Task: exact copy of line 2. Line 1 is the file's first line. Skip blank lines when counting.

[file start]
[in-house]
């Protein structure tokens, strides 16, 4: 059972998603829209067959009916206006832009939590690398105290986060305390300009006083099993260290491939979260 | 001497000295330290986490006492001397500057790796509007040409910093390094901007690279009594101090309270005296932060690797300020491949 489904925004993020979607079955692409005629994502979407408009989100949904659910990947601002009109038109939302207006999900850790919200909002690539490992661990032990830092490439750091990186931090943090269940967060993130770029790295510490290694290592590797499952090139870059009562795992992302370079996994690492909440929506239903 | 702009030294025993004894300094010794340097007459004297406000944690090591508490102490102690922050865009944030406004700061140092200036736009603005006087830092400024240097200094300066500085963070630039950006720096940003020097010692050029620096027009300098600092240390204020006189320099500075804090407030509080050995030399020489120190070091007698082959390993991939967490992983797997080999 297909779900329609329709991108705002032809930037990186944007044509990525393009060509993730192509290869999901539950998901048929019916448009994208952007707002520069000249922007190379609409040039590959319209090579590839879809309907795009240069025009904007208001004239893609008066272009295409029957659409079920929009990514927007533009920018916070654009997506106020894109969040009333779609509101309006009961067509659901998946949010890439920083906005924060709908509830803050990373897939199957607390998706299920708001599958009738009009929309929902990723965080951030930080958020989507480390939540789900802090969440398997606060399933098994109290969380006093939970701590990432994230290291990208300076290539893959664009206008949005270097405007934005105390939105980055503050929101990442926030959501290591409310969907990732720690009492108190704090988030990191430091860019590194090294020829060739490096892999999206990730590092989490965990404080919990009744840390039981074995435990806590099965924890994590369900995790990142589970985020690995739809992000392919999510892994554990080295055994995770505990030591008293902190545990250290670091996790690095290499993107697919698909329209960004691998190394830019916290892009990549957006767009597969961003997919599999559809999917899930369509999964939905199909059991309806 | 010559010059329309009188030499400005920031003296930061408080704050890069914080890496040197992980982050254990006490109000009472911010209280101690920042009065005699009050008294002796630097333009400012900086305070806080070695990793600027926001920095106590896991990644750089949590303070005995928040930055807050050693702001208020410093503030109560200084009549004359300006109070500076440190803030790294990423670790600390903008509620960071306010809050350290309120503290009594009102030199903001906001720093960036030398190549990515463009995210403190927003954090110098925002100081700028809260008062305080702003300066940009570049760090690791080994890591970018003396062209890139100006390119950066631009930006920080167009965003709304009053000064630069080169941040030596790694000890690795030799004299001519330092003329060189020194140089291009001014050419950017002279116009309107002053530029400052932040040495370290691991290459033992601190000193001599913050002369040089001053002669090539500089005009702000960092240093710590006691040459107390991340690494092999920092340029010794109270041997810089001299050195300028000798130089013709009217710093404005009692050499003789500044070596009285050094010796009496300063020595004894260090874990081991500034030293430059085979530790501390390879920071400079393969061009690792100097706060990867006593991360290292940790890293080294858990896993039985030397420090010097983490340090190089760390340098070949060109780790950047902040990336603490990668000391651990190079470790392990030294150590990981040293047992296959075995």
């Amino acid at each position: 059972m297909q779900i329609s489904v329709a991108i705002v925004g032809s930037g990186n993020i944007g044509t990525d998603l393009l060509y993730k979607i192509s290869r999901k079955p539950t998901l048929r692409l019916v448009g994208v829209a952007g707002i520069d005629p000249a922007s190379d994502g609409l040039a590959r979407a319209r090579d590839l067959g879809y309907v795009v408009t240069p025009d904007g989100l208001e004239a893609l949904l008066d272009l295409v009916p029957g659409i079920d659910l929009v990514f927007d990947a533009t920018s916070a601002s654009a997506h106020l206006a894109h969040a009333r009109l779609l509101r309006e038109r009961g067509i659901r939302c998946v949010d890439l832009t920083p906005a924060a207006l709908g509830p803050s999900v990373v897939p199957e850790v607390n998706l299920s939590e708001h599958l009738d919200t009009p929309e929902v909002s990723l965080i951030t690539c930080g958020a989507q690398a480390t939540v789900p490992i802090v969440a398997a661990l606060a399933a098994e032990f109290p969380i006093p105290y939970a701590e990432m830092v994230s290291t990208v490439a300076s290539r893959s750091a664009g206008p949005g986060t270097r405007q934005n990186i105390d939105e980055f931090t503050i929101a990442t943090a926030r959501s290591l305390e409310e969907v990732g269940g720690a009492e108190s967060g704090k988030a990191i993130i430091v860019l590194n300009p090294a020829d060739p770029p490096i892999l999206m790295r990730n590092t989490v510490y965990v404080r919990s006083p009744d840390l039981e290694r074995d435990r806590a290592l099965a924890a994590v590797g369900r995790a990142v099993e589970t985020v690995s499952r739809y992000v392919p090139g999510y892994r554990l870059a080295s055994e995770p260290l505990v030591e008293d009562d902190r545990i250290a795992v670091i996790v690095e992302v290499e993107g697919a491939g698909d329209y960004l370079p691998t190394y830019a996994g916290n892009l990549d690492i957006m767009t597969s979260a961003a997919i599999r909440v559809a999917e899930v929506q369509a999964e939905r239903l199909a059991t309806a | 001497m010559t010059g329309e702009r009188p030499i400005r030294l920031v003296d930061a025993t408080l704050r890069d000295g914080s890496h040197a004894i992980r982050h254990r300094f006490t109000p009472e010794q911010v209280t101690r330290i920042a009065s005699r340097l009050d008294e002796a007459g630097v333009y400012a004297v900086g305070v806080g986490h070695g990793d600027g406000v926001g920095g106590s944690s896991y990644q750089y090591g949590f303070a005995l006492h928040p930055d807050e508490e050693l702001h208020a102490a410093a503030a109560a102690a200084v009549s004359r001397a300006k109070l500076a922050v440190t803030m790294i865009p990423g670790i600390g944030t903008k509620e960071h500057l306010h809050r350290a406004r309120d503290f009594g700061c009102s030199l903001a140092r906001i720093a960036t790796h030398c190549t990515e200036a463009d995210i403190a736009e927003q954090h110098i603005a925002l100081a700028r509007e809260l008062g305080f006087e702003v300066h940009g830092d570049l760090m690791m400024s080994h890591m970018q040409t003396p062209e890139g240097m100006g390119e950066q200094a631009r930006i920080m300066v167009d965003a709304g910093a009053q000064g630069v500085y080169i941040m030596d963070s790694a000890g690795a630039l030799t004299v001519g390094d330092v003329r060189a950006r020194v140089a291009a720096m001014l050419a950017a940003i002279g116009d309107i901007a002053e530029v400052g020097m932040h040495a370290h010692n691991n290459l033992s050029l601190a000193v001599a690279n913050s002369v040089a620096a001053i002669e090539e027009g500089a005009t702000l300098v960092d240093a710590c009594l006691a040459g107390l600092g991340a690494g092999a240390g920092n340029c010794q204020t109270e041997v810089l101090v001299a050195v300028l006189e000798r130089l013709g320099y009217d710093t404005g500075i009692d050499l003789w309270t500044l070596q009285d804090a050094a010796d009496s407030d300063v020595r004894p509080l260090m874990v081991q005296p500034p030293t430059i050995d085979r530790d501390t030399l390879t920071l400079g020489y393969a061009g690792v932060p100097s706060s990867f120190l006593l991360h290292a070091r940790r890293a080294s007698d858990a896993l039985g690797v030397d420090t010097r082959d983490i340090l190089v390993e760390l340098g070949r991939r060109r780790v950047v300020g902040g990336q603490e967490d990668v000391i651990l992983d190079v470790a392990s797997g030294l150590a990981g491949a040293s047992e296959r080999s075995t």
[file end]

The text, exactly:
């Protein structure tokens, strides 16, 4: 059972998603829209067959009916206006832009939590690398105290986060305390300009006083099993260290491939979260 | 001497000295330290986490006492001397500057790796509007040409910093390094901007690279009594101090309270005296932060690797300020491949 489904925004993020979607079955692409005629994502979407408009989100949904659910990947601002009109038109939302207006999900850790919200909002690539490992661990032990830092490439750091990186931090943090269940967060993130770029790295510490290694290592590797499952090139870059009562795992992302370079996994690492909440929506239903 | 702009030294025993004894300094010794340097007459004297406000944690090591508490102490102690922050865009944030406004700061140092200036736009603005006087830092400024240097200094300066500085963070630039950006720096940003020097010692050029620096027009300098600092240390204020006189320099500075804090407030509080050995030399020489120190070091007698082959390993991939967490992983797997080999 297909779900329609329709991108705002032809930037990186944007044509990525393009060509993730192509290869999901539950998901048929019916448009994208952007707002520069000249922007190379609409040039590959319209090579590839879809309907795009240069025009904007208001004239893609008066272009295409029957659409079920929009990514927007533009920018916070654009997506106020894109969040009333779609509101309006009961067509659901998946949010890439920083906005924060709908509830803050990373897939199957607390998706299920708001599958009738009009929309929902990723965080951030930080958020989507480390939540789900802090969440398997606060399933098994109290969380006093939970701590990432994230290291990208300076290539893959664009206008949005270097405007934005105390939105980055503050929101990442926030959501290591409310969907990732720690009492108190704090988030990191430091860019590194090294020829060739490096892999999206990730590092989490965990404080919990009744840390039981074995435990806590099965924890994590369900995790990142589970985020690995739809992000392919999510892994554990080295055994995770505990030591008293902190545990250290670091996790690095290499993107697919698909329209960004691998190394830019916290892009990549957006767009597969961003997919599999559809999917899930369509999964939905199909059991309806 | 010559010059329309009188030499400005920031003296930061408080704050890069914080890496040197992980982050254990006490109000009472911010209280101690920042009065005699009050008294002796630097333009400012900086305070806080070695990793600027926001920095106590896991990644750089949590303070005995928040930055807050050693702001208020410093503030109560200084009549004359300006109070500076440190803030790294990423670790600390903008509620960071306010809050350290309120503290009594009102030199903001906001720093960036030398190549990515463009995210403190927003954090110098925002100081700028809260008062305080702003300066940009570049760090690791080994890591970018003396062209890139100006390119950066631009930006920080167009965003709304009053000064630069080169941040030596790694000890690795030799004299001519330092003329060189020194140089291009001014050419950017002279116009309107002053530029400052932040040495370290691991290459033992601190000193001599913050002369040089001053002669090539500089005009702000960092240093710590006691040459107390991340690494092999920092340029010794109270041997810089001299050195300028000798130089013709009217710093404005009692050499003789500044070596009285050094010796009496300063020595004894260090874990081991500034030293430059085979530790501390390879920071400079393969061009690792100097706060990867006593991360290292940790890293080294858990896993039985030397420090010097983490340090190089760390340098070949060109780790950047902040990336603490990668000391651990190079470790392990030294150590990981040293047992296959075995």